Getting the Most Out of One Woman’s Suffering: On ‘The Case Against Satan’
The Case against Satan is ostensibly about an exorcism. The haunting cover would seem to suggest the book is concerned with the woman who does (or does not) need to be exorcised. It is concerned with her, as far as how she arrived at her current state, sort of. It cares about saving her, for sure. But in the simple terms of page-space allotted, the book is concerned with this woman’s suffering almost solely as a call to action for important men to set about solving a problem. That, and to allow important men to have abstract, mostly theological debates — to the point that they take a break from the exorcism, during which the woman is bound to the bed, thrashing and bleeding – to have the following exchange:
‘Oh?’ Gregory turned from the window and sardonically echoed the Bishop’s earlier words: ‘Have things changed that much? Love, hate fear, pity, right and wrong, good and evil? Has God changed?’
The Bishop gently set his cup upon its saucer.
‘Touché, Gregory,’ he said. ‘You win this round.’
In terms of what will happen to these characters (people) in the future, the bishop (our figure of authority) is far more concerned with Father Gregory’s drinking problem than with what will happen to this woman when they are through with her. I’d go as far as to say the book wouldn’t be all that different if it were about about a plague of locusts, especially if the priest and the bishop involved were capable of investing some purely corporeal cause for this. Except it is about a young woman who was almost certainly raped, and has come to them for help.
The name of the afflicted woman is Susan Garth. She is 16 and a high school student. When she was 10, she was part of a family rowboat excursion during which the boat flipped, and her father saved her while her mother drowned. Her father says she was playing in the boat and slipped into the water, and his rush to save Susan, the sheer force with which he jumped from the boat, caused it to flip. Her father says his daughter clawed at him, making it nearly impossible for him to keep the two of them afloat — and that by the time he got them back to the rowboat, a motorboat had come to save them and his wife was long gone. Susan says her father killed his mother — something we hear much later that he confessed to the former monsignor of the parish. Susan also says that not 10 days after her mother’s death, her father began trying to force himself upon her. Whether or not he succeed is left to us. Either way (and of course, if she is not possessed by some incubus), the trauma of this first publicly manifests itself (as far as we know) with Susan visiting the former priest of her parish on off hours, waiting for him to look down (into a book, I believe), and then fully unrobing in front of him. Urging him to ‘Tell me what a pretty girl I am and what a sweet little figure I’ve got. Tell me all the things that are running through your mind when you look at me. Tell me. I won’t mind. You’re a man, Father. All men think such things.” When he rejects her, she calls him a hypocrite, telling him it’s only because he doesn’t think he could get away with it.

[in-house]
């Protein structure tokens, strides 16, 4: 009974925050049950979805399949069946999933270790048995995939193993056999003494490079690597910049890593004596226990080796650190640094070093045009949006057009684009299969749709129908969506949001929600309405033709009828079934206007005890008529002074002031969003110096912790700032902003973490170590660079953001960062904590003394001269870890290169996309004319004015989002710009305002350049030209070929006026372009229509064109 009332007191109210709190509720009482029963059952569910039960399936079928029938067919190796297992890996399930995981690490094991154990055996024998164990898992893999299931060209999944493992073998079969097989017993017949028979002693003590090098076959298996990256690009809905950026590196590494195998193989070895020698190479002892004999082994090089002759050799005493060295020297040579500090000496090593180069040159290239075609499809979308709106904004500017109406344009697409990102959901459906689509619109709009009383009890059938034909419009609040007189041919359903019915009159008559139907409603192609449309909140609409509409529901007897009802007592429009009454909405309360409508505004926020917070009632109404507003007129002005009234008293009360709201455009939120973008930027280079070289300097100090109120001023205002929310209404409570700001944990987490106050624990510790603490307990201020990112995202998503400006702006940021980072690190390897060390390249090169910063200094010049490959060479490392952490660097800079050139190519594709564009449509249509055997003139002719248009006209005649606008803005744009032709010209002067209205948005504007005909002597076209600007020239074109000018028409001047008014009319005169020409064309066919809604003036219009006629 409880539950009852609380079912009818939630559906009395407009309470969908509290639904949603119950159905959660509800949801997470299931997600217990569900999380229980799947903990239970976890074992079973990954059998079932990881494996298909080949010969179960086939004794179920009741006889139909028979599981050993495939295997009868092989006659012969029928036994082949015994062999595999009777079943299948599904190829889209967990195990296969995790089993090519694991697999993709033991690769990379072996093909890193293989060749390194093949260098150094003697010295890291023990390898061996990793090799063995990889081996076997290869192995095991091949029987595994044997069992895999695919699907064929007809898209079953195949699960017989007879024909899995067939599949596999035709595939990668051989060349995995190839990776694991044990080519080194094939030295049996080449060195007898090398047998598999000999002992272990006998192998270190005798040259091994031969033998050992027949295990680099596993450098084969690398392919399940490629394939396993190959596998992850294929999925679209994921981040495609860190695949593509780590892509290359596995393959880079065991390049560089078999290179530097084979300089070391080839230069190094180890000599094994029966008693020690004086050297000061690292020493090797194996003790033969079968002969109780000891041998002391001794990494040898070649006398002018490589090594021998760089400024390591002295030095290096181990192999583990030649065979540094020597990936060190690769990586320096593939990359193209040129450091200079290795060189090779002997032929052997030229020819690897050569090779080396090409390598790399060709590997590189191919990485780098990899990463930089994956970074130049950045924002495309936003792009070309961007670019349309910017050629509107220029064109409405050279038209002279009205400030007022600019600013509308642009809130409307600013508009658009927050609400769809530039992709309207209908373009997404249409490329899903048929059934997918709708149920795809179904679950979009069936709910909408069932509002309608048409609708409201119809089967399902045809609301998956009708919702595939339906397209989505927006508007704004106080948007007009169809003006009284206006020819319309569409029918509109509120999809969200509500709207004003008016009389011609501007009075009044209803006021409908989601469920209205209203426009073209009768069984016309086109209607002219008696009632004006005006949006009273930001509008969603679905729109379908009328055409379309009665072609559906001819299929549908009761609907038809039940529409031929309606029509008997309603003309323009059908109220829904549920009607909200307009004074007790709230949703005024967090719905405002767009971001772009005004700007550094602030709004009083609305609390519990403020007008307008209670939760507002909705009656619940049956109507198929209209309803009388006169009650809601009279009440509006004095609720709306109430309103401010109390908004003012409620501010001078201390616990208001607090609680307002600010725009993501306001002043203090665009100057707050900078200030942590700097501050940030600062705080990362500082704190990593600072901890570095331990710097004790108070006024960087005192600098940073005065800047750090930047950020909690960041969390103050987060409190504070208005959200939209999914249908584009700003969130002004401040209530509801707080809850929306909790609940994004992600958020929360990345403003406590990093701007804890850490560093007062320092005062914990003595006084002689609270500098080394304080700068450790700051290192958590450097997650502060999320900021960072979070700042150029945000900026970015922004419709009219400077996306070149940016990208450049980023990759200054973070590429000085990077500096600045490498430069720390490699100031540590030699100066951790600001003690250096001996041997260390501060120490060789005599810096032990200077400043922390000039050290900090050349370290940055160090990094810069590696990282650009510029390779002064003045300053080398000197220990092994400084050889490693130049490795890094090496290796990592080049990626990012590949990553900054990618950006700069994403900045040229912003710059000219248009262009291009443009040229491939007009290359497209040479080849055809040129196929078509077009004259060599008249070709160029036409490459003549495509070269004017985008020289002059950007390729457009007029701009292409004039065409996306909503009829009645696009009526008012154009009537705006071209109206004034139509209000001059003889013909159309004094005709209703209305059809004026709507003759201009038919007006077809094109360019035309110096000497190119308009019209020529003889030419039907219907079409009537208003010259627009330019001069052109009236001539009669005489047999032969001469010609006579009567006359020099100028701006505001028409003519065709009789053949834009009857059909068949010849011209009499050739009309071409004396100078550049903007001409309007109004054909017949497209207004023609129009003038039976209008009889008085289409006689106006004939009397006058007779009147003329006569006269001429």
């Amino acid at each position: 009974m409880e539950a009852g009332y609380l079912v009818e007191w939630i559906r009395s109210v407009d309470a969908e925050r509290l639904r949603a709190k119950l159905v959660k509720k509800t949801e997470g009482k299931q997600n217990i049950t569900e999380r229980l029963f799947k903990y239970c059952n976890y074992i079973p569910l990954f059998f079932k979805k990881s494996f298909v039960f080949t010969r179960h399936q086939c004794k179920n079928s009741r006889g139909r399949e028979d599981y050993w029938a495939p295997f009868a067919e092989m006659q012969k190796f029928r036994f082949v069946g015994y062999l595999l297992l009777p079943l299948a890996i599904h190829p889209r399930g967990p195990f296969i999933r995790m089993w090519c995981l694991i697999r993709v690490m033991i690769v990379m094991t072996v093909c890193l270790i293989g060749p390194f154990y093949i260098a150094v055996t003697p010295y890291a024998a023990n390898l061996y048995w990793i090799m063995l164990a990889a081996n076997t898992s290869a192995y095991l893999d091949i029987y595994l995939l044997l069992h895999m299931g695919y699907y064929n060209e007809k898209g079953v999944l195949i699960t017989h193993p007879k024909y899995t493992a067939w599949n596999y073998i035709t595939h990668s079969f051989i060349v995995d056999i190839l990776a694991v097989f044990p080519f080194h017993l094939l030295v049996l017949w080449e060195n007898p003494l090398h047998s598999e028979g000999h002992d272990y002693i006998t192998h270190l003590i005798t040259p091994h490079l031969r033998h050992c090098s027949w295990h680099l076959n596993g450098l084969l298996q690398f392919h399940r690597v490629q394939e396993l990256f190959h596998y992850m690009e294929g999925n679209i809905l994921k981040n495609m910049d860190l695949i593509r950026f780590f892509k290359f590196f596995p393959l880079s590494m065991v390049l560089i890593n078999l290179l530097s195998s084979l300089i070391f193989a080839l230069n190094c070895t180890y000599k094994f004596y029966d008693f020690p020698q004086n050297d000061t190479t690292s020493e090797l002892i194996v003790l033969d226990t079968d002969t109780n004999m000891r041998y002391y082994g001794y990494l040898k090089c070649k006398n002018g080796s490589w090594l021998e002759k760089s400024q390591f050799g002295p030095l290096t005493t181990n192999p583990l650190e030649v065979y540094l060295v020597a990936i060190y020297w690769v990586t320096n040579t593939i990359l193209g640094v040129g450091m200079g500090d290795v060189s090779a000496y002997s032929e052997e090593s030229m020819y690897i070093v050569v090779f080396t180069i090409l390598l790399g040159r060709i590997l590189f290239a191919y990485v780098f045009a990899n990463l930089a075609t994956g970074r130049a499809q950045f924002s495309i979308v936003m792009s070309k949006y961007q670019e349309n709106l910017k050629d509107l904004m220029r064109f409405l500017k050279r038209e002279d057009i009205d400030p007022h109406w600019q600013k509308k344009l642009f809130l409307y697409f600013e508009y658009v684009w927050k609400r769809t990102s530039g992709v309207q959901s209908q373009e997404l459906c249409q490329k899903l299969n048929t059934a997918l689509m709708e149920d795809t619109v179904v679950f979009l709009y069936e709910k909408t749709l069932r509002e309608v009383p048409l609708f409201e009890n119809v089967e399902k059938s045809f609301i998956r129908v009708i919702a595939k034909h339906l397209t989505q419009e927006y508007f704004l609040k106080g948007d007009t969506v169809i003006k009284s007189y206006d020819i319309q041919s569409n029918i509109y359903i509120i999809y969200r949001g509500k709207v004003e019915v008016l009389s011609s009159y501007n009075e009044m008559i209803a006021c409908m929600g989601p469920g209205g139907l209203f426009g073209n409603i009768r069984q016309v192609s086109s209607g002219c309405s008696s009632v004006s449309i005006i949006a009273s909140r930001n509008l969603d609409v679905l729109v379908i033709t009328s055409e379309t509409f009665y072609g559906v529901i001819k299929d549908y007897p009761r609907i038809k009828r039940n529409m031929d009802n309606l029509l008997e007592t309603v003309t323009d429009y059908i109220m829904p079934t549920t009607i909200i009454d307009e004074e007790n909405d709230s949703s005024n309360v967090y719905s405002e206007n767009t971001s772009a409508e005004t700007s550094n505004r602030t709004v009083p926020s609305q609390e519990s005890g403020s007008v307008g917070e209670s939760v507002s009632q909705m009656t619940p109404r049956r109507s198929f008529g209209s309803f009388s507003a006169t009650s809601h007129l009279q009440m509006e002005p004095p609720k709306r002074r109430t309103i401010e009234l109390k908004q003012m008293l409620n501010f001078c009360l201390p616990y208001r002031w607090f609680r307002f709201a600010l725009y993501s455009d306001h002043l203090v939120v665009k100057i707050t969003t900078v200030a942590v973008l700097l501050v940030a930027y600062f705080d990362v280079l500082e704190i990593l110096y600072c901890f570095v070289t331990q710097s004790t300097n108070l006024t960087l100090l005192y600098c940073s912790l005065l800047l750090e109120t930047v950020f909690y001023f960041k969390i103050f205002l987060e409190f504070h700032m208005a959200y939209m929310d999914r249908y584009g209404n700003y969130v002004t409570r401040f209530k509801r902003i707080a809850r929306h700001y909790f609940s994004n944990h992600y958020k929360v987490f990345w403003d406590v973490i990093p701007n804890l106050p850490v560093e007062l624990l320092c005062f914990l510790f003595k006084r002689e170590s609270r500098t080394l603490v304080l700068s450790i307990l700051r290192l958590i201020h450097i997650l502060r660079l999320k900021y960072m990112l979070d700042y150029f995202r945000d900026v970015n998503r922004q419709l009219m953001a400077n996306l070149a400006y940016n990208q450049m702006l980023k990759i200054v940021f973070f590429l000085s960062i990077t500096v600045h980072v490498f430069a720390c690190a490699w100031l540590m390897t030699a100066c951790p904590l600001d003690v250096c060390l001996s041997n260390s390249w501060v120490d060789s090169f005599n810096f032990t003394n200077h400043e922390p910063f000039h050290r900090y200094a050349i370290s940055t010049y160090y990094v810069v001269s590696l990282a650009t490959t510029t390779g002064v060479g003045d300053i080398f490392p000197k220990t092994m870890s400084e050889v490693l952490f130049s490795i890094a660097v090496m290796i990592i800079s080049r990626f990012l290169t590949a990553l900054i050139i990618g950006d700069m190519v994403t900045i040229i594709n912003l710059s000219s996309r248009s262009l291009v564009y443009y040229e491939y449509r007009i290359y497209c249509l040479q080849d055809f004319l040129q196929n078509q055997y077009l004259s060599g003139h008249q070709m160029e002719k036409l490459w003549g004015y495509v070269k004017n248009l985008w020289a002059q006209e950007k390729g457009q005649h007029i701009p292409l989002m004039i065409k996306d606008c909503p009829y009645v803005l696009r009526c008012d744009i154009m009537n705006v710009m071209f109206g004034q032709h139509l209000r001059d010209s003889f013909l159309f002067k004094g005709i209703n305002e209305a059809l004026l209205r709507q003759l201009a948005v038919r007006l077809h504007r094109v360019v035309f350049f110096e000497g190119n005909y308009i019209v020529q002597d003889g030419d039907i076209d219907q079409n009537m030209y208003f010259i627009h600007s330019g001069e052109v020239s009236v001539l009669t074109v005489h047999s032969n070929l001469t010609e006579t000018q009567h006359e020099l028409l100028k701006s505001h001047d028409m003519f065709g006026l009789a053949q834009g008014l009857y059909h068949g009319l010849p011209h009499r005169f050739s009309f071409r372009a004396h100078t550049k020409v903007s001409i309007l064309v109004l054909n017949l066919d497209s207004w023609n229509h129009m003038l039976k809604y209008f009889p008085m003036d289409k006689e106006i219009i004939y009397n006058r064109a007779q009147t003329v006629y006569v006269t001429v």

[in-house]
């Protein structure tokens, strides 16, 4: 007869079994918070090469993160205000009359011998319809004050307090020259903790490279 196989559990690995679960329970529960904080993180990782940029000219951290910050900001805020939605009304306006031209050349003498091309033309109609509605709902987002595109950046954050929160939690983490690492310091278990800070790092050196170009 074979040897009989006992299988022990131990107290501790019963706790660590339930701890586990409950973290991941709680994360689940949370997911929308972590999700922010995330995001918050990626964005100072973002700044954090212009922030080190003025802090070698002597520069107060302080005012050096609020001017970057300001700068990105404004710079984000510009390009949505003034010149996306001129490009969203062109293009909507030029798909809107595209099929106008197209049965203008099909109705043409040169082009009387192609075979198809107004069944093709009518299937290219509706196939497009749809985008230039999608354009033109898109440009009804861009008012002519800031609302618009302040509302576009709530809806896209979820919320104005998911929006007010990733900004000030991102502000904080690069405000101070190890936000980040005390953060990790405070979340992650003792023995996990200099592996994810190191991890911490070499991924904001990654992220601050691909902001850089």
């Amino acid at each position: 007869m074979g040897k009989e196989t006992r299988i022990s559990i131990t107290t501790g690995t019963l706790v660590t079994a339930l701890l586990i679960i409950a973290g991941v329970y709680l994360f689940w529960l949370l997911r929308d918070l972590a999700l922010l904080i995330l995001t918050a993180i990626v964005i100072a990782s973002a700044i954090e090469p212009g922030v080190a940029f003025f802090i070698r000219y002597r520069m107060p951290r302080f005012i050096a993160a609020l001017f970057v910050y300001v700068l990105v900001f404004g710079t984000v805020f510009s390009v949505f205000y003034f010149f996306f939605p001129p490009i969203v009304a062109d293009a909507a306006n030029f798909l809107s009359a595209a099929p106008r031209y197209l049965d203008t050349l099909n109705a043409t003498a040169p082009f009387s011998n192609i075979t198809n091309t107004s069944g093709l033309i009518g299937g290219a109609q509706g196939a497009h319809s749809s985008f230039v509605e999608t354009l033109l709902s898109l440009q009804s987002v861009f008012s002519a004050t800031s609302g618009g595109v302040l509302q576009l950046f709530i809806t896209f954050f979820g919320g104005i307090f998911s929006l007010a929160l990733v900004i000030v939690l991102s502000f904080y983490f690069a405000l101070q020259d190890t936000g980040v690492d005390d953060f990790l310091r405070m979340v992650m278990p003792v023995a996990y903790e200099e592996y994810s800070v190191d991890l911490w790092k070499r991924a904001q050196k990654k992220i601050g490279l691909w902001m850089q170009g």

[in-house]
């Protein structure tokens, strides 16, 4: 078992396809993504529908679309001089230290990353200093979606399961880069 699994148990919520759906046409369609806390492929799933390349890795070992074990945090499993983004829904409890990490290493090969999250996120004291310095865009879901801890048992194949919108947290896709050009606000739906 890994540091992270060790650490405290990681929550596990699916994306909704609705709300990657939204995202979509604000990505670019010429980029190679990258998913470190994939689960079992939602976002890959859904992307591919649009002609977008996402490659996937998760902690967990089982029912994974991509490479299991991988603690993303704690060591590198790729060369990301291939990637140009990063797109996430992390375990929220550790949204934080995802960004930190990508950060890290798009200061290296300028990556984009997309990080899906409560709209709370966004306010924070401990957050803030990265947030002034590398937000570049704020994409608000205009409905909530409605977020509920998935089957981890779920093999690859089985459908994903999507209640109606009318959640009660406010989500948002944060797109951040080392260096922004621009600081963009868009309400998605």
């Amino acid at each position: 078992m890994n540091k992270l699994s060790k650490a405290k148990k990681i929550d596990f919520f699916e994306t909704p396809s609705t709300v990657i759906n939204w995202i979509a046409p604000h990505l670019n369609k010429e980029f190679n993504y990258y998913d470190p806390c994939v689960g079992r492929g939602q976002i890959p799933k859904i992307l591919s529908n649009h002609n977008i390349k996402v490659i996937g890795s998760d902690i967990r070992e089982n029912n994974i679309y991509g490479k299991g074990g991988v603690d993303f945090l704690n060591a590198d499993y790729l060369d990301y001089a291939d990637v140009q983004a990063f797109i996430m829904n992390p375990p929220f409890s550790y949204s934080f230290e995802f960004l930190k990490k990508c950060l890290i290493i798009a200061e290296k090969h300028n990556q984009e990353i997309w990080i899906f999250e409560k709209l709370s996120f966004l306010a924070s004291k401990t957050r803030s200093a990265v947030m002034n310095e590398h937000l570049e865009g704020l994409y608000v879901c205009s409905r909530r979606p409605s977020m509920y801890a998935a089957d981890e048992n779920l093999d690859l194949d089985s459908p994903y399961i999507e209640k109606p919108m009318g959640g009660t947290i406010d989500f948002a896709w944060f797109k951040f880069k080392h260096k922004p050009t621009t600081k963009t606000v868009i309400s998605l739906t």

This happened about a quarter into the book, and I include it at length because it is the closest we get to her. To a moment of her agency.
The book is awfully good at committing to nothing. It’s sort of a master class at such. The bishop and the priest continue with the exorcism in earnest, even after they’ve learned the truth of Susan situation. Only when the town rabble-rouser distributes a flyer about the maybe-orgies (my term) happening at the church and Mr. Garth confronts them about this, do they accuse him of the murder and maybe rape/definite lust of his child. In other words, they act as if she is possessed until they are personally brought into peril because of this. The father drops dead shortly after. Act of God? Nope, he took some pills from his pocket. Suicide from the guilt of what he’s done? Nope, his pills were switched by Father Halloran, one of his very last acts before leaving the parish. Did Father Halloran do this on purpose, out of the sheer frustration of having this man confess to him, yet being completely unable to convince him to confess to the police? Nope, it was an honest mistake: the pills were the Father’s for some deficiency Mr. Garth suffered in excess, causing the pills to kill him. So was it all then the hand of God? Maybe. But was Susan truly possessed? Probably not — the title is The Case against Satan — but either way she completely fine now. Confirmed through a single phone call placed from the orphanage run by the former monsignor (whom she disrobed in front of and tried to force herself on), in which she says how happy she is, and that she decided to become a doctor! (And let’s fucking hope the Catholic Church is footing the bill for that one.) In other words, regardless of whether she had been possessed, the exorcism, the actions of these two important men, saved her.
There’s a telling movement about a third of the way in where the Bishop and Father Gregory spend thousands of words (around 5 percent of the novella’s total, according to the number at the bottom of my Kindle) arguing about faith, whether or not believing in God necessities believing in the devil — how reading fucking Kafka and Baudelaire can inform your belief in the devil, how maybe Freud and the other psychoanalysts are simply doing God’s work without knowing it and/or giving him credit — until Susan starts breaking shit downstairs.
And what do they do? Drag her to a bedroom upstairs and lock the door. And then go off in search of other important men for counsel.
Which could be an amazing, quite literal way of making noise and breaking shit until the patriarchy notices. If only the book were aware of it.